Sydney Morning Herald

March 27, 2010

SOMEWHERE in Perth's central business district is a building containing the names, ages, addresses, photographs and unique fingerprint codes of thousands of revellers who danced and drank at Sydney's Home nightclub last year.

Home, in Darling Harbour, began trialling a biometric ID scanning entry system nine months ago. Patrons lined up before six large terminals to have their photo taken, and their driver's licence and right index fingerprint scanned. The information was copied and sent to Western Australia, where it is stored on a secured central database by the system developers.

While Home is the only NSW venue to use fingerprint technology at present - there are 13 nationwide - various forms of ID scanning are being quietly rolled out at other nightspots.

Among them is Hotel Cremorne on the lower north shore. Since November the nightclub has required guests to submit to a photograph and ID scan as they line up on the street to enter on Thursday, Friday and Saturday nights.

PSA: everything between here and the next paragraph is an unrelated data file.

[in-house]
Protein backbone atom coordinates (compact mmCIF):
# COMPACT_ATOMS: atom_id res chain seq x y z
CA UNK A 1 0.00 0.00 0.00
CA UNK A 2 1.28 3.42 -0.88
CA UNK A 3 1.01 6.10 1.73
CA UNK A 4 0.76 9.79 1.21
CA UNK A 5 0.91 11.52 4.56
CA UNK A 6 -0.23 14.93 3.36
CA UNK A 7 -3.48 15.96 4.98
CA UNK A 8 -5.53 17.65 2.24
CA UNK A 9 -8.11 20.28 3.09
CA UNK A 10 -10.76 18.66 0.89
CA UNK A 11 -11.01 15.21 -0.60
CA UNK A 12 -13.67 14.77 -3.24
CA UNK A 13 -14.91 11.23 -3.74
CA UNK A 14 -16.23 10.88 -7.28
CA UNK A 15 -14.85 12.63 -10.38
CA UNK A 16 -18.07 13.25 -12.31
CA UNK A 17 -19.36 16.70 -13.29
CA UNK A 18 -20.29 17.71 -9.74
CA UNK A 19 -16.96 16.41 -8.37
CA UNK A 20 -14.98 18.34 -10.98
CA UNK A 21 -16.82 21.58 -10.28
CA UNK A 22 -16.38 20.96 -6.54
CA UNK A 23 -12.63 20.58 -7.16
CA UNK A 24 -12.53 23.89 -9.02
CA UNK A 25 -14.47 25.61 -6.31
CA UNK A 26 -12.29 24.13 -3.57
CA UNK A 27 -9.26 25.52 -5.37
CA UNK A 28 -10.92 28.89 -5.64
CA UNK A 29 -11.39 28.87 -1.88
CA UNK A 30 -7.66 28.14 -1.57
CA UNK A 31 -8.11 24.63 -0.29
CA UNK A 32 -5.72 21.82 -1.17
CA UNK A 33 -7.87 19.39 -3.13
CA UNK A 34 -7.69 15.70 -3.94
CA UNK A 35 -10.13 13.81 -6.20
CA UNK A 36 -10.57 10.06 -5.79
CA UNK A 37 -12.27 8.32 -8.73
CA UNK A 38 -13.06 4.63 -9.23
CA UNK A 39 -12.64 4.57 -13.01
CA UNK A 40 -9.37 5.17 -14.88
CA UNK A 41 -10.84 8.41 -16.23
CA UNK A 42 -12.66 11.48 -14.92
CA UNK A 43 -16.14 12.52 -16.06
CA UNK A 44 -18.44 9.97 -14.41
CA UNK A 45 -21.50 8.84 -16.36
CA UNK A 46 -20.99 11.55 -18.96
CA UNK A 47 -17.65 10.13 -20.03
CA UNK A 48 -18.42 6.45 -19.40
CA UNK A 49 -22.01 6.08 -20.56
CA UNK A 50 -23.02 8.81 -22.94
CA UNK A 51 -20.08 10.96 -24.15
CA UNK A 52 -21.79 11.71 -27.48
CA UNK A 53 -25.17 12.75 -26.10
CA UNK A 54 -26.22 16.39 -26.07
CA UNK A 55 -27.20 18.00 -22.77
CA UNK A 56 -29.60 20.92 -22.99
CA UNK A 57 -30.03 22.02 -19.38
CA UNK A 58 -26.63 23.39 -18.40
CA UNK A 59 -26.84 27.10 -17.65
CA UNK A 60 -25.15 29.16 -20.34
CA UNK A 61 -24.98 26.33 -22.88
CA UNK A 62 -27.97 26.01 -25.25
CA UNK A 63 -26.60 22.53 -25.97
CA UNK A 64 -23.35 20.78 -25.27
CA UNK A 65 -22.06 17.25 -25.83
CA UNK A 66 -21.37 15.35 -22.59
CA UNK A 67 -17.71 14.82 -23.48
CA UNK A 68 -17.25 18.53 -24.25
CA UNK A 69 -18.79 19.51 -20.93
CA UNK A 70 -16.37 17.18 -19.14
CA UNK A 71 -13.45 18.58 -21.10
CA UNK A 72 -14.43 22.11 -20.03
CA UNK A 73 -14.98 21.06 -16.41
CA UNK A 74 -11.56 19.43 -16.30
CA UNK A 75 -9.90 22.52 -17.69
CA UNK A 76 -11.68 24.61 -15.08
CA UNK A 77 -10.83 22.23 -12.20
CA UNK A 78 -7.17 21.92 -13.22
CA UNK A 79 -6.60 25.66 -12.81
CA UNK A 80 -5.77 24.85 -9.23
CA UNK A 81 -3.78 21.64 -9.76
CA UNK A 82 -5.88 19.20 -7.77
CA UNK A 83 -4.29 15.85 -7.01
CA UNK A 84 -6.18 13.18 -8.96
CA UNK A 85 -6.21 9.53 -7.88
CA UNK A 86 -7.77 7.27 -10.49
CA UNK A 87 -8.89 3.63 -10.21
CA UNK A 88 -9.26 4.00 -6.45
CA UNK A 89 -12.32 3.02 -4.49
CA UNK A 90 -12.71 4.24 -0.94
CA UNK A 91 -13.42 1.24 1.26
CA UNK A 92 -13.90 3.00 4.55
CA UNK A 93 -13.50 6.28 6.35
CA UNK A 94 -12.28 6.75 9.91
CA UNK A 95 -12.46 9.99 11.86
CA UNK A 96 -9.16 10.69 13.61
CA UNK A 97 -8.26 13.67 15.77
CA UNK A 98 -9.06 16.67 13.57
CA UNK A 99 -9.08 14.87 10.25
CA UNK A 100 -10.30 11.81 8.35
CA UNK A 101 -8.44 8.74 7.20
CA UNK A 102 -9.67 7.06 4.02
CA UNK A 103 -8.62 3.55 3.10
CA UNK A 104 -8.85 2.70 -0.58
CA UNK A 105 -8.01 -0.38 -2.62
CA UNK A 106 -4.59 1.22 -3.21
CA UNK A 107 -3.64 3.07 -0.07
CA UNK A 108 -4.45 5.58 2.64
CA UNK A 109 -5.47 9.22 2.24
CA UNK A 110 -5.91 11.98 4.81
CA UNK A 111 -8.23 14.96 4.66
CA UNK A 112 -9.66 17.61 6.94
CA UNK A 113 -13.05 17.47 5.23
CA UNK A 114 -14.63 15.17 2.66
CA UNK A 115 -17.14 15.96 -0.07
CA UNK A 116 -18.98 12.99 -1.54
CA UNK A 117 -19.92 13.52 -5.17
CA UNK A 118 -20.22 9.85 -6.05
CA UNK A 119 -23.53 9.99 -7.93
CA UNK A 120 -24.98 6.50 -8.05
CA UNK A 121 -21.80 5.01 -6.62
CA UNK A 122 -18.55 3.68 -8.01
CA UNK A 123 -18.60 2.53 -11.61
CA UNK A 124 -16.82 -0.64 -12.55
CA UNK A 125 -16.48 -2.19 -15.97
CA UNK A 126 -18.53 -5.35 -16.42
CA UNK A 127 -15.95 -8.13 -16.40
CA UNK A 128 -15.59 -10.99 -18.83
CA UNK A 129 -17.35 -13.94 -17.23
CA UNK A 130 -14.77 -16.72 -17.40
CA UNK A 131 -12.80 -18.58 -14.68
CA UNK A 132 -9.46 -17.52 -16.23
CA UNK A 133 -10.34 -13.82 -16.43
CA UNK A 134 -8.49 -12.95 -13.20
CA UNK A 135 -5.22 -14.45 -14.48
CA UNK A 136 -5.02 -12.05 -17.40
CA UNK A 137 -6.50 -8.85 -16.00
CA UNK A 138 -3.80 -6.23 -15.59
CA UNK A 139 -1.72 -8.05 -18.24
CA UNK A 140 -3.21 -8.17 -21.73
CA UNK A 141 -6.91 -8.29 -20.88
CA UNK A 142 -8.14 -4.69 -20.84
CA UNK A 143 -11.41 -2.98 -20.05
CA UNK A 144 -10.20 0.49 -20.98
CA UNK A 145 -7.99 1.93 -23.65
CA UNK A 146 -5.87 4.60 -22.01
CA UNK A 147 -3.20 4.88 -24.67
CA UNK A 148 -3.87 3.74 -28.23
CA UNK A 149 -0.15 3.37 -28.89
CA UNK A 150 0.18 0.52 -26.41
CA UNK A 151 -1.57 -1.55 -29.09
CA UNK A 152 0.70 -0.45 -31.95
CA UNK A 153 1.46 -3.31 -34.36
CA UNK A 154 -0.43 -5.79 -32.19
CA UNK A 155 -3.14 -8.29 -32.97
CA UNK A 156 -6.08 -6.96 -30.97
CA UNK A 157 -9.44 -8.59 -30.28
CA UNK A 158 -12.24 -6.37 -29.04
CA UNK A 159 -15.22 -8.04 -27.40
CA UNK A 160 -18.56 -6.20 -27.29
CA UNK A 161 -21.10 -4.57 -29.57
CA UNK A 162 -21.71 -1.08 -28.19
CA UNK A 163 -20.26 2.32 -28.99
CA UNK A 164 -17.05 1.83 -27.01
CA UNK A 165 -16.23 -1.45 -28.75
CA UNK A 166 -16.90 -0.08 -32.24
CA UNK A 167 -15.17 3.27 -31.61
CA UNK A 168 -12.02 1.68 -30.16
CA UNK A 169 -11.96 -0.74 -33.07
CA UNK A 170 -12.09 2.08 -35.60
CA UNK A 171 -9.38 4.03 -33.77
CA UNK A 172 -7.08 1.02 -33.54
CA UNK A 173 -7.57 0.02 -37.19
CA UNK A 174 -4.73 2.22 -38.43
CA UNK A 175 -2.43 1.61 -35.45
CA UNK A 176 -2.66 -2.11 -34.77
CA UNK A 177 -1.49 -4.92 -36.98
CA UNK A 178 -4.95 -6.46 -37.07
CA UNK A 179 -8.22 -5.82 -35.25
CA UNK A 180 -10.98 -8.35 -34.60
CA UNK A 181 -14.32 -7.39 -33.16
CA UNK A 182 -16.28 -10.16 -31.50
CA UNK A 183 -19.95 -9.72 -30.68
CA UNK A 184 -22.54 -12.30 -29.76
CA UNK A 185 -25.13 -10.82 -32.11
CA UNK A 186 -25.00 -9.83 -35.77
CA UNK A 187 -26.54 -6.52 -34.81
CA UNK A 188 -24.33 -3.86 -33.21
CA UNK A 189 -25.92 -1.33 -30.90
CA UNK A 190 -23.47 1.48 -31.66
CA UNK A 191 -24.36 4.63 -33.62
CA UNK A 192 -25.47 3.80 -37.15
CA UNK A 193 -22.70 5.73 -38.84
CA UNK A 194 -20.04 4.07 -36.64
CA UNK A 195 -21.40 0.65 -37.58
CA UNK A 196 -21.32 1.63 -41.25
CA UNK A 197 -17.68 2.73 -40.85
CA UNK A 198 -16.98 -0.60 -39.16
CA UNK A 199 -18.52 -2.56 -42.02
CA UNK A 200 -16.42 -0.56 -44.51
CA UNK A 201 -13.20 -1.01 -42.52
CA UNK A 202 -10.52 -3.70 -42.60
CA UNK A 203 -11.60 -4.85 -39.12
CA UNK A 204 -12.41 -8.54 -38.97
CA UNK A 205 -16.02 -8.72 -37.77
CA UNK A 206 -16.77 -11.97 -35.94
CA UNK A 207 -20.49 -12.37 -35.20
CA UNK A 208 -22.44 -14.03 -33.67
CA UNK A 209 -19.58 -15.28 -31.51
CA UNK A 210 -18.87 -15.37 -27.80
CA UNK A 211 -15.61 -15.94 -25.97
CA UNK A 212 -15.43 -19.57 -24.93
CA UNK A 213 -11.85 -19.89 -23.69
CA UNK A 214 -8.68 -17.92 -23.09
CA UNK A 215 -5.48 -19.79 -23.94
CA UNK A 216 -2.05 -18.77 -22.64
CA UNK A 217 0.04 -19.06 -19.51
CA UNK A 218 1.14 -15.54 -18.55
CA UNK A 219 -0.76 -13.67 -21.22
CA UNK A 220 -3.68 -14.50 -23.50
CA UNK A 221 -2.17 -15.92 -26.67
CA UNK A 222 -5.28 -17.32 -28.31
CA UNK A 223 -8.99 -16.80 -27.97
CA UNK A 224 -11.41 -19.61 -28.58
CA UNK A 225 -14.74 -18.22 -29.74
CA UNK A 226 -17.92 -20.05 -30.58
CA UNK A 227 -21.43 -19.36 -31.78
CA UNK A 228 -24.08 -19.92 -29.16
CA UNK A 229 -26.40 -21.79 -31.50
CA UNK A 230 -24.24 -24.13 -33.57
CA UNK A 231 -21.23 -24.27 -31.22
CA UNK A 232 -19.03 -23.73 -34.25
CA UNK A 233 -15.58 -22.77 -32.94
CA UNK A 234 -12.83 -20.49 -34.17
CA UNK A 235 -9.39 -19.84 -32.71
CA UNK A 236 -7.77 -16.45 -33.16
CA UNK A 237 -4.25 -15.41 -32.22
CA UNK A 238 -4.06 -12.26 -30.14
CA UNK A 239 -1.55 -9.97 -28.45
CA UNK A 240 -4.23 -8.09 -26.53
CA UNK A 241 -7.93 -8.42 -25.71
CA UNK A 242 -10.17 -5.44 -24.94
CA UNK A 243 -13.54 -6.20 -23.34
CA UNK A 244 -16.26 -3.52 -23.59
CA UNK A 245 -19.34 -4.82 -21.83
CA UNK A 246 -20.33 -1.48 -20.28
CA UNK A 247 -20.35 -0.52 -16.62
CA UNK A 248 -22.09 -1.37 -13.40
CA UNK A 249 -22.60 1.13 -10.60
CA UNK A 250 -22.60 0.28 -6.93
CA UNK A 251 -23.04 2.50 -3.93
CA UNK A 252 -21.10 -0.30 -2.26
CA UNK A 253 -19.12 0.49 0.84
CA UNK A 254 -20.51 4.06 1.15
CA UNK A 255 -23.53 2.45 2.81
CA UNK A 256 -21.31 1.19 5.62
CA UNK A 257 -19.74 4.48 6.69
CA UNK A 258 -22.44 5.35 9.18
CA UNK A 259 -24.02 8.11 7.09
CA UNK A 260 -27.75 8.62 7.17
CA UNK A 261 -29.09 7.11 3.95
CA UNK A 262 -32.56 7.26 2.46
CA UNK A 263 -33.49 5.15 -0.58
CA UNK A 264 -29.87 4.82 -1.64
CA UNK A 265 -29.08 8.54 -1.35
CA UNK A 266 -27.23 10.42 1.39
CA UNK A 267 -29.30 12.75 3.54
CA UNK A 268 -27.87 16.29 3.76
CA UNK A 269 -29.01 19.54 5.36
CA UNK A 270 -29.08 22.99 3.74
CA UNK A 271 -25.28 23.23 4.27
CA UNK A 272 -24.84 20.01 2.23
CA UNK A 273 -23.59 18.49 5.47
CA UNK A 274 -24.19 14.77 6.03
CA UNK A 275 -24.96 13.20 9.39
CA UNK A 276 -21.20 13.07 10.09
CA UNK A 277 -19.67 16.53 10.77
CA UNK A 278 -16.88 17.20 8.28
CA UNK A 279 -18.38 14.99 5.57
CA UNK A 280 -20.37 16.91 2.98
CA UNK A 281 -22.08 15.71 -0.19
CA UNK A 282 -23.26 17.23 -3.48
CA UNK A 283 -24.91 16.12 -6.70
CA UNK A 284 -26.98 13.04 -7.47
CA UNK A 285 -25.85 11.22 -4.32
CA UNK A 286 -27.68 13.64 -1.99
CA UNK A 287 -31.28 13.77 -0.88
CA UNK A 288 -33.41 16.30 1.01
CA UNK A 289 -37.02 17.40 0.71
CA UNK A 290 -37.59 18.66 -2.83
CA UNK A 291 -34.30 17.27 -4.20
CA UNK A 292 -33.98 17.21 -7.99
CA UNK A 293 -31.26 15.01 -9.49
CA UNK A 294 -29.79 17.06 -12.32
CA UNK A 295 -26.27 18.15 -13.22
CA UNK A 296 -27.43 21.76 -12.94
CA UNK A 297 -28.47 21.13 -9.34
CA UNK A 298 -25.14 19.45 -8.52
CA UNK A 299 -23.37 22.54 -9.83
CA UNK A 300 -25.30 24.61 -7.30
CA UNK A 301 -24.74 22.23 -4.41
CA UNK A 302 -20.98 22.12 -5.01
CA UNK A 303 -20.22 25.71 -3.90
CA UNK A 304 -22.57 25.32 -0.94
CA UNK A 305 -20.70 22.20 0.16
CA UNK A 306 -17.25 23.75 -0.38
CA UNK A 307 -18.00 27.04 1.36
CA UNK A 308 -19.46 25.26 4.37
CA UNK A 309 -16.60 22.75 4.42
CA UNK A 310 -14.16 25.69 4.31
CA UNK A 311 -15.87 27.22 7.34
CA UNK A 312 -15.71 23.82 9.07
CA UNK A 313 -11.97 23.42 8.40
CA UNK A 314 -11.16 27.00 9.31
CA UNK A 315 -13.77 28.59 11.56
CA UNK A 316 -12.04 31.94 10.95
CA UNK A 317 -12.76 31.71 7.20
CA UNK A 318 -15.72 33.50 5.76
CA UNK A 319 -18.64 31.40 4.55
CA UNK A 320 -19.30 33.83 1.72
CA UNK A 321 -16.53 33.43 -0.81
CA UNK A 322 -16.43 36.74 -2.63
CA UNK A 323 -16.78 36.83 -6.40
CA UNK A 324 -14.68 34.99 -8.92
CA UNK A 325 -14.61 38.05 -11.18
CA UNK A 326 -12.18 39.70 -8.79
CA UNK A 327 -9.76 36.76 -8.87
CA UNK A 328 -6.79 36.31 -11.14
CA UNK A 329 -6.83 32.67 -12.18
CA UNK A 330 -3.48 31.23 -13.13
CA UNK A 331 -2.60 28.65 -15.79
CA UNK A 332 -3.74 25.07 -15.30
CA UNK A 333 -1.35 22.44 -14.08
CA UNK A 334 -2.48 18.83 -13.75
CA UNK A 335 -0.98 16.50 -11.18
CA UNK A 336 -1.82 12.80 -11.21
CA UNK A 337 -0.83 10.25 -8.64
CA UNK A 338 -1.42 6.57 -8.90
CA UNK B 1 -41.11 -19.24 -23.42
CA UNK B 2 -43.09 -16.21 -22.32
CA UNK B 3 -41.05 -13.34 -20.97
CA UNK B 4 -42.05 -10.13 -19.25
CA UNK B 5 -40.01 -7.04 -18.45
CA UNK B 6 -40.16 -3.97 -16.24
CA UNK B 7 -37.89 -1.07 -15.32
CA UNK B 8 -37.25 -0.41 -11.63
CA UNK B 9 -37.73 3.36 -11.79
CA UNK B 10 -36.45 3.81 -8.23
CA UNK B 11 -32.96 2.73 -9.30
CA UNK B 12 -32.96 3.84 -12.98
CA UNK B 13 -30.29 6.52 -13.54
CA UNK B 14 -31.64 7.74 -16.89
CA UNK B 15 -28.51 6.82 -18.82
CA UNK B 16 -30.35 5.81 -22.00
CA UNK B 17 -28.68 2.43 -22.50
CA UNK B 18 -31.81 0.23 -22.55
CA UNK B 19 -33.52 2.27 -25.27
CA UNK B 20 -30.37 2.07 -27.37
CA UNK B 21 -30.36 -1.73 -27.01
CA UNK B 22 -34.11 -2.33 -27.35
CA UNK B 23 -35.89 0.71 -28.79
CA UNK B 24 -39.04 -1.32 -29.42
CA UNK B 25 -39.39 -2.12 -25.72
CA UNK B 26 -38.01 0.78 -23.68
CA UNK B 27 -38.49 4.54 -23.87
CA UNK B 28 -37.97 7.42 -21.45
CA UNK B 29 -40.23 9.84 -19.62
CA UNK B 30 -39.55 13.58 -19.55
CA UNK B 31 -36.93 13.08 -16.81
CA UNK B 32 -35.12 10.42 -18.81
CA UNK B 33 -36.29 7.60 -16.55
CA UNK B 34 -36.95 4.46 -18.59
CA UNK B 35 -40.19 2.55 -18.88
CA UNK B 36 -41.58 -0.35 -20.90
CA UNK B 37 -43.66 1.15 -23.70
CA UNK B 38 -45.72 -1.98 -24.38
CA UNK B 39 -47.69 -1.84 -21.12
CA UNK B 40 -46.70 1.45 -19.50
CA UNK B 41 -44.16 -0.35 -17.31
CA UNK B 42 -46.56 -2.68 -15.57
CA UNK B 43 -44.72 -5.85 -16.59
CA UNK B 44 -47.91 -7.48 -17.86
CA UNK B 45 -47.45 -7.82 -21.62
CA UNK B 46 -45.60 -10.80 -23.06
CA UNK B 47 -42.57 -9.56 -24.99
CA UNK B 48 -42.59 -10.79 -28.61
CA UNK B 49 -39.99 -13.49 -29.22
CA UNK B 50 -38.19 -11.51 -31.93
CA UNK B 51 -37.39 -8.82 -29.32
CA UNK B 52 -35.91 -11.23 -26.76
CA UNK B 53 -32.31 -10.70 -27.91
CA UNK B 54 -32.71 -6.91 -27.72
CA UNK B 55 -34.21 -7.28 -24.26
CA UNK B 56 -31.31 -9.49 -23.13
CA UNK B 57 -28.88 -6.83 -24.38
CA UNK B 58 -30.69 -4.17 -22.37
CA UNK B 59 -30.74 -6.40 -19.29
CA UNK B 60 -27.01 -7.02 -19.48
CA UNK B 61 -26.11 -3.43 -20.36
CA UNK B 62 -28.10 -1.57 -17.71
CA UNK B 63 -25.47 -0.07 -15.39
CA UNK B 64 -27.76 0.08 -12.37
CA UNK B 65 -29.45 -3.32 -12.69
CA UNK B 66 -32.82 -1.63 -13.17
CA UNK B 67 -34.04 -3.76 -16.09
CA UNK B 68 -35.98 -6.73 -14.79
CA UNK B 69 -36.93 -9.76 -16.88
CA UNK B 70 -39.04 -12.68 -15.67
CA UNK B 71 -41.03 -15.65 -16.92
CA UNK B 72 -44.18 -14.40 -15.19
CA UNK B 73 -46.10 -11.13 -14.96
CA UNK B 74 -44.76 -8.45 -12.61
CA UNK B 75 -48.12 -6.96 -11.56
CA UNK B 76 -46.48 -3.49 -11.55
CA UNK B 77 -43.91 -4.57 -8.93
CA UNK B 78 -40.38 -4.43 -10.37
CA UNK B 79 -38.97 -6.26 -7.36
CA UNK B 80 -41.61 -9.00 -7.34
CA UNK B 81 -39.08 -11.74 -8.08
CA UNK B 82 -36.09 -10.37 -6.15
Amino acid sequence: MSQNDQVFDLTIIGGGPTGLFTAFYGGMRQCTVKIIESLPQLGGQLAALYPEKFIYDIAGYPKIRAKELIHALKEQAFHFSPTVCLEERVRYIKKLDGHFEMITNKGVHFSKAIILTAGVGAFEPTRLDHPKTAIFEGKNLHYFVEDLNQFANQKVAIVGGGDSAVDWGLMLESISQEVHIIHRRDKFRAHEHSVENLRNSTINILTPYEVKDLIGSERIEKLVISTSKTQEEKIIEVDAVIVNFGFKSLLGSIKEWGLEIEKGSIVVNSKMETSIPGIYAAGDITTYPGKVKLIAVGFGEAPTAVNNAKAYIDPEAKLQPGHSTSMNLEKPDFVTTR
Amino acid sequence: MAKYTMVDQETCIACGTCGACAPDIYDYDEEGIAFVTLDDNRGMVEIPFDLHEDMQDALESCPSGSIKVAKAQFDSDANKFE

''It did kind of creep me out, made me feel like a criminal,'' a regular attendee, Julia Robertson, said. ''[But] I think it does make me feel safe. If some creepy guy comes in, they've taken their photograph.''

Queensland's ID-Tect installed its first ID scanning system in NSW in 2006, but now has hundreds in drinking establishments across the country - and thousands of individuals on its centrally stored ''ban list'' accessible to any client.

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